The US government has failed to finalise plans for labels to be placed on mechanically tenderised beef, products that consumer advocates say raises the risk of illness.
The US department of agriculture and the White House Office of Management and Budget did not meet the deadline for the criteria for the labels to be set by the end of 2014, which would have seen the labels on products by 2016.
“This unnecessary delay means that consumers will remain at risk from these products until 2018,” Chris Waldrop, director of the Food Policy Institute of the Consumer Federation of America, told just-food.
It is unclear what caused the delay. The OMB said it had received the rules on 21 November but declined to comment further. THe USDA had not returned a request for comment at the time of writing.
Waldrop said: “I don’t know exactly what caused the delay. I do know that the rule sat at the Department for several months before being sent to OMB in late November. OMB could have expedited the rule but chose not to for some reason, despite our urging that they do so.”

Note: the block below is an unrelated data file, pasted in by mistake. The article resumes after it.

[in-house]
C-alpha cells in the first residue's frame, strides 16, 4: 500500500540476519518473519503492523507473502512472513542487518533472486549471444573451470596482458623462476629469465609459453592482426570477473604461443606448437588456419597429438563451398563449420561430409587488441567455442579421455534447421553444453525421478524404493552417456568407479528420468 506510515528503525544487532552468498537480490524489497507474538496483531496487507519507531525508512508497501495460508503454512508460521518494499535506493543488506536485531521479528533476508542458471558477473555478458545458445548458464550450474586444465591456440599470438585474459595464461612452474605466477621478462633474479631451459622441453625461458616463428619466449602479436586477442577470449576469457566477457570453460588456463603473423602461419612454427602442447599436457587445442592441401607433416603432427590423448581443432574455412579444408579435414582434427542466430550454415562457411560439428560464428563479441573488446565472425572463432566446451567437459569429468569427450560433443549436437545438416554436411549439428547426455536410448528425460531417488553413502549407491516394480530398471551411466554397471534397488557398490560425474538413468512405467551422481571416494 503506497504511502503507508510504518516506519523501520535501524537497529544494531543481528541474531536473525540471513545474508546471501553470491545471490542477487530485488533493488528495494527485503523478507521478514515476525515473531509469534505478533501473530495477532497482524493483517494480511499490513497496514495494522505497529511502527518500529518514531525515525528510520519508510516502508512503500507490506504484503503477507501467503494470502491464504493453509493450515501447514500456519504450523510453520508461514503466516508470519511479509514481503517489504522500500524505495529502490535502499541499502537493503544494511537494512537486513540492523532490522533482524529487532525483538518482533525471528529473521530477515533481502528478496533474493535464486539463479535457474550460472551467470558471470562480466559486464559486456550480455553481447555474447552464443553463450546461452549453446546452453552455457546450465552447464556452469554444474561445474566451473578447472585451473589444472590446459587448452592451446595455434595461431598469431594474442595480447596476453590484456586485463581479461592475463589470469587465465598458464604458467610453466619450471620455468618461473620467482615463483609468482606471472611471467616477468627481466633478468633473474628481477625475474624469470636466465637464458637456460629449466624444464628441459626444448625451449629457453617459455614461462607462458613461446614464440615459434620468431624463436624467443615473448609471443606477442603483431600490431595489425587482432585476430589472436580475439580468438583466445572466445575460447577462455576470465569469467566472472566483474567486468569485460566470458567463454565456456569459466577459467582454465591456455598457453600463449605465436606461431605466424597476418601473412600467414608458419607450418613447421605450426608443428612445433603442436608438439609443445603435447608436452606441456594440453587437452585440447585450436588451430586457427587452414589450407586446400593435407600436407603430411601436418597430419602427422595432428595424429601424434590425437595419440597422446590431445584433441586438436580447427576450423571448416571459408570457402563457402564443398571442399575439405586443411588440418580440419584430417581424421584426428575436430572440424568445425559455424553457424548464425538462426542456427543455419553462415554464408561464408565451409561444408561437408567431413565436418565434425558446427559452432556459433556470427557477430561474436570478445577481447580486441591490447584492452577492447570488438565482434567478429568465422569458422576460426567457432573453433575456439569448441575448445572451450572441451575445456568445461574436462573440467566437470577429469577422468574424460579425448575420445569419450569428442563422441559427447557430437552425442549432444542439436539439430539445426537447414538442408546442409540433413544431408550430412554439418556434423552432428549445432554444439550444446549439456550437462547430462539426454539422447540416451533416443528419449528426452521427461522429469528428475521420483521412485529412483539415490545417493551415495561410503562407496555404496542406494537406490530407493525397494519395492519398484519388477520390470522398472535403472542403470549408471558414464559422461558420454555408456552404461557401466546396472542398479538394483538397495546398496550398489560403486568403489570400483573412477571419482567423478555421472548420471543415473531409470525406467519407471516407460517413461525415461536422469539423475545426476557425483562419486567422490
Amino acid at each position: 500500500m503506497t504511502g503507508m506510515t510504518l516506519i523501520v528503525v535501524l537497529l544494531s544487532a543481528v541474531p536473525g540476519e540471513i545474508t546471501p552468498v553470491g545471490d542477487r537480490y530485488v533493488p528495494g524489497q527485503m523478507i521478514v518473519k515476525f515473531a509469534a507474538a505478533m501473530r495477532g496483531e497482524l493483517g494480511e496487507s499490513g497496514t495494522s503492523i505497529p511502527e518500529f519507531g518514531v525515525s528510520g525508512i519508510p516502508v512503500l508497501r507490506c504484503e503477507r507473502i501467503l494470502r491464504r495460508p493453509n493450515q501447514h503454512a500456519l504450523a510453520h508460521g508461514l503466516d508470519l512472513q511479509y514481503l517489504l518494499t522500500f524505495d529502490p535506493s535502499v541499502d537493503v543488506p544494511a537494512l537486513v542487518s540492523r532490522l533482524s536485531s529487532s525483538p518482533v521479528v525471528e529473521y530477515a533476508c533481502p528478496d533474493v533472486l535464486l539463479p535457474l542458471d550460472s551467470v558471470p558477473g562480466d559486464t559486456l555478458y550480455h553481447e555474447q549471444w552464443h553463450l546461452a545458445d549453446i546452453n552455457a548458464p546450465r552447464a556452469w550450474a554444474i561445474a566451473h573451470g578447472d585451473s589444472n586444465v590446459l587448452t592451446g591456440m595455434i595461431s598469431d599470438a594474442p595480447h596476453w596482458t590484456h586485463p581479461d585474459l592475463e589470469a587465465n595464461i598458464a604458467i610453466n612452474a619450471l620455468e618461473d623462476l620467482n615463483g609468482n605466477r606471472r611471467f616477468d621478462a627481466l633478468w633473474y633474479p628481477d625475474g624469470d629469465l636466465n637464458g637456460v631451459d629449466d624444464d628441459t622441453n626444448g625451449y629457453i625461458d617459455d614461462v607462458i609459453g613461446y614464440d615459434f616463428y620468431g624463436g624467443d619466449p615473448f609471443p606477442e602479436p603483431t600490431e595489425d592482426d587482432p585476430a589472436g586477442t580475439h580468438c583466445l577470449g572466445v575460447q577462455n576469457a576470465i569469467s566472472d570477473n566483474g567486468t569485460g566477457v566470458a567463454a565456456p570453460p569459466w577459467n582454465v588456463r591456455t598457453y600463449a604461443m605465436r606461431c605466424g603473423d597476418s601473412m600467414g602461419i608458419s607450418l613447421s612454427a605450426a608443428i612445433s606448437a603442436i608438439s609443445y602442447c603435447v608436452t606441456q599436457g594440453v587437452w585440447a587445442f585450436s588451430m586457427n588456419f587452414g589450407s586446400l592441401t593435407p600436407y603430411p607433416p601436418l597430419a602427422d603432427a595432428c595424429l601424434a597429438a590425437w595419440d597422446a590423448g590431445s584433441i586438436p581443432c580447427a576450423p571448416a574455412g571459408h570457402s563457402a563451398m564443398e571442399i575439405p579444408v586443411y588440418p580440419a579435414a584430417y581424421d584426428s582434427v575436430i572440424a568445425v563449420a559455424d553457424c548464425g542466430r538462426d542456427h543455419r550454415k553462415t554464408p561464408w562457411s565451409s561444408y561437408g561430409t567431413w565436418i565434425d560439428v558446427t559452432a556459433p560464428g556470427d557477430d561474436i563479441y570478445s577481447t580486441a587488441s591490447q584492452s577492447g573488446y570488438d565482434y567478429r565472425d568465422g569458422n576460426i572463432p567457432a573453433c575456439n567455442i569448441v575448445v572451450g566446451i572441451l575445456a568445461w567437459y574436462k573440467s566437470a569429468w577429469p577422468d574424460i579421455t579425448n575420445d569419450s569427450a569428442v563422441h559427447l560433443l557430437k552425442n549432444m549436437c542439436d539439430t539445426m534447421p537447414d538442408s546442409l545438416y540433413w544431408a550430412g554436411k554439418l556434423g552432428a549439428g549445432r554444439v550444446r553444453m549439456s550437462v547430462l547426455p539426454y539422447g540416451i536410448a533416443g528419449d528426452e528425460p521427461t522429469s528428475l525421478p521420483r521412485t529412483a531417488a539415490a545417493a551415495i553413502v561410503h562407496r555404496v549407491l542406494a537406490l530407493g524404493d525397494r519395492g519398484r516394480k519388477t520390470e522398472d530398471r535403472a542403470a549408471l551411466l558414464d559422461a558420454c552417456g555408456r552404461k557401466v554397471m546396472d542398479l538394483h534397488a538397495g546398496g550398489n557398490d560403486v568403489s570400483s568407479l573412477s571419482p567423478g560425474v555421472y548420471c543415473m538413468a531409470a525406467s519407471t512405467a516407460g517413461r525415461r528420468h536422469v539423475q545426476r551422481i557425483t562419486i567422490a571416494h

Reflecting on the process of mechanical tenderisation, Waldrop said the way meat is tenderised by processors means the finished products need to be cooked differently than other lines.
“The blades and needles used in the mechanical tenderisation process can drive pathogens on the surface of the meat into the interior, which puts consumers at greater risk and means the products must be cooked differently than intact products. In addition, mechanically tenderised beef products look the same as intact beef products, so consumers are unable to differentiate between the products without sufficient identifying information on the label. In order to protect consumers, these products must be labelled so consumers can identify the products and provided with cooking instructions so they know that they must cook them differently,” Waldrop said.
“Incidentally, Canada, one of the US’s largest trading partners, already requires a mandatory label for mechanically-tenderised beef. In its evaluation of mechanical tenderisation prior to the label’s approval, Canada found a five-fold increase in risk from E. coli O157:H7 in mechanically-tenderised products when compared to intact cuts of beef.”